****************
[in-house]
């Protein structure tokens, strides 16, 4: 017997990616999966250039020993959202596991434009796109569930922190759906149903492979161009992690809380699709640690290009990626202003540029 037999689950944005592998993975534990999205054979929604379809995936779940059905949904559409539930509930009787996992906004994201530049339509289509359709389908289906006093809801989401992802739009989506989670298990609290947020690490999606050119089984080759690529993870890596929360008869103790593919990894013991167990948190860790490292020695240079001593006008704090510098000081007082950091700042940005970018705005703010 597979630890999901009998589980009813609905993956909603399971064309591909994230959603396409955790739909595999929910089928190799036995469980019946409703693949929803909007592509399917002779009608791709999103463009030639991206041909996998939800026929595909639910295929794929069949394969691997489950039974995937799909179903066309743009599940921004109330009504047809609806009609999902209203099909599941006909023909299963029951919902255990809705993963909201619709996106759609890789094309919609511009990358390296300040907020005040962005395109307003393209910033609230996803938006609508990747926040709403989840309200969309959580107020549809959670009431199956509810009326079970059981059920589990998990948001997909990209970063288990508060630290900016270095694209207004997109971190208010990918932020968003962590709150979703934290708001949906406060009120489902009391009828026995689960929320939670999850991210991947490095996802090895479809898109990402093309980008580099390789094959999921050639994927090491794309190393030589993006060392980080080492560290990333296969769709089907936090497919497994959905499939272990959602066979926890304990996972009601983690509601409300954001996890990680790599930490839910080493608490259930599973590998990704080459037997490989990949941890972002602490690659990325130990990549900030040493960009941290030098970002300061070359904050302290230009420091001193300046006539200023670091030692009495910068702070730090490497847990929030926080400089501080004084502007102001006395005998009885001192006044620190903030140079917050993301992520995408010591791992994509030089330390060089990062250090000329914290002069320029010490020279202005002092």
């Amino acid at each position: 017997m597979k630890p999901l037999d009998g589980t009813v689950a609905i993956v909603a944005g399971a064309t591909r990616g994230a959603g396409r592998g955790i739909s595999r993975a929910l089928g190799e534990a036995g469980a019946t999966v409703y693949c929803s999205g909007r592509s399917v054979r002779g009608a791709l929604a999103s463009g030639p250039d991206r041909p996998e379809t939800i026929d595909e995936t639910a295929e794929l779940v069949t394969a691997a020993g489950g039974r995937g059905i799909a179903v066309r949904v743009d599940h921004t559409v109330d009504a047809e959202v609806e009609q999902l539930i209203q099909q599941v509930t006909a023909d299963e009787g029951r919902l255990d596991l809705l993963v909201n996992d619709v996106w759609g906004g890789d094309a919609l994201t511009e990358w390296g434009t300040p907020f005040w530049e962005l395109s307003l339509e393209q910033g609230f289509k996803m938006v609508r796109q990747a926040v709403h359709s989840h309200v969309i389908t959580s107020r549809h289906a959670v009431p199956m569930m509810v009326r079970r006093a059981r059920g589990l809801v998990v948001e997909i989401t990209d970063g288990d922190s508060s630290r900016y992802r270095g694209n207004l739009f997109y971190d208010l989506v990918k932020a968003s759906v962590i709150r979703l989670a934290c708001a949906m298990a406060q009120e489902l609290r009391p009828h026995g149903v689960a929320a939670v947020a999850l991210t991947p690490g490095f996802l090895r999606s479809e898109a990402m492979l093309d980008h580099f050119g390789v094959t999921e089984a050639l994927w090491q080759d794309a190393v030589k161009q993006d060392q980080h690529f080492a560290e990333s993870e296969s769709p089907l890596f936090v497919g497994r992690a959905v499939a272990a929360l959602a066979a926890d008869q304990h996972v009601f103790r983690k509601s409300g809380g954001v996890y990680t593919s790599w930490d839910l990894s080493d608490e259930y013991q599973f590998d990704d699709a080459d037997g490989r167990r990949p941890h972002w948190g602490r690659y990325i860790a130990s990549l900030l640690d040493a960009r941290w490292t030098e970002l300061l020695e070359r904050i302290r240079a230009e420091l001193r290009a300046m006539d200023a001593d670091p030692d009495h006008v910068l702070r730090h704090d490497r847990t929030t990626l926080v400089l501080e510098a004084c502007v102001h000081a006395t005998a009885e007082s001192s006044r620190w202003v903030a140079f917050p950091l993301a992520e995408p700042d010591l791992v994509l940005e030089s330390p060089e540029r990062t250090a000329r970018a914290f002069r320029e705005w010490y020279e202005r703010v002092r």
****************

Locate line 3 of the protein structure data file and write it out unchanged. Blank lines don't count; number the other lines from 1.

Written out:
């Amino acid at each position: 017997m597979k630890p999901l037999d009998g589980t009813v689950a609905i993956v909603a944005g399971a064309t591909r990616g994230a959603g396409r592998g955790i739909s595999r993975a929910l089928g190799e534990a036995g469980a019946t999966v409703y693949c929803s999205g909007r592509s399917v054979r002779g009608a791709l929604a999103s463009g030639p250039d991206r041909p996998e379809t939800i026929d595909e995936t639910a295929e794929l779940v069949t394969a691997a020993g489950g039974r995937g059905i799909a179903v066309r949904v743009d599940h921004t559409v109330d009504a047809e959202v609806e009609q999902l539930i209203q099909q599941v509930t006909a023909d299963e009787g029951r919902l255990d596991l809705l993963v909201n996992d619709v996106w759609g906004g890789d094309a919609l994201t511009e990358w390296g434009t300040p907020f005040w530049e962005l395109s307003l339509e393209q910033g609230f289509k996803m938006v609508r796109q990747a926040v709403h359709s989840h309200v969309i389908t959580s107020r549809h289906a959670v009431p199956m569930m509810v009326r079970r006093a059981r059920g589990l809801v998990v948001e997909i989401t990209d970063g288990d922190s508060s630290r900016y992802r270095g694209n207004l739009f997109y971190d208010l989506v990918k932020a968003s759906v962590i709150r979703l989670a934290c708001a949906m298990a406060q009120e489902l609290r009391p009828h026995g149903v689960a929320a939670v947020a999850l991210t991947p690490g490095f996802l090895r999606s479809e898109a990402m492979l093309d980008h580099f050119g390789v094959t999921e089984a050639l994927w090491q080759d794309a190393v030589k161009q993006d060392q980080h690529f080492a560290e990333s993870e296969s769709p089907l890596f936090v497919g497994r992690a959905v499939a272990a929360l959602a066979a926890d008869q304990h996972v009601f103790r983690k509601s409300g809380g954001v996890y990680t593919s790599w930490d839910l990894s080493d608490e259930y013991q599973f590998d990704d699709a080459d037997g490989r167990r990949p941890h972002w948190g602490r690659y990325i860790a130990s990549l900030l640690d040493a960009r941290w490292t030098e970002l300061l020695e070359r904050i302290r240079a230009e420091l001193r290009a300046m006539d200023a001593d670091p030692d009495h006008v910068l702070r730090h704090d490497r847990t929030t990626l926080v400089l501080e510098a004084c502007v102001h000081a006395t005998a009885e007082s001192s006044r620190w202003v903030a140079f917050p950091l993301a992520e995408p700042d010591l791992v994509l940005e030089s330390p060089e540029r990062t250090a000329r970018a914290f002069r320029e705005w010490y020279e202005r703010v002092r």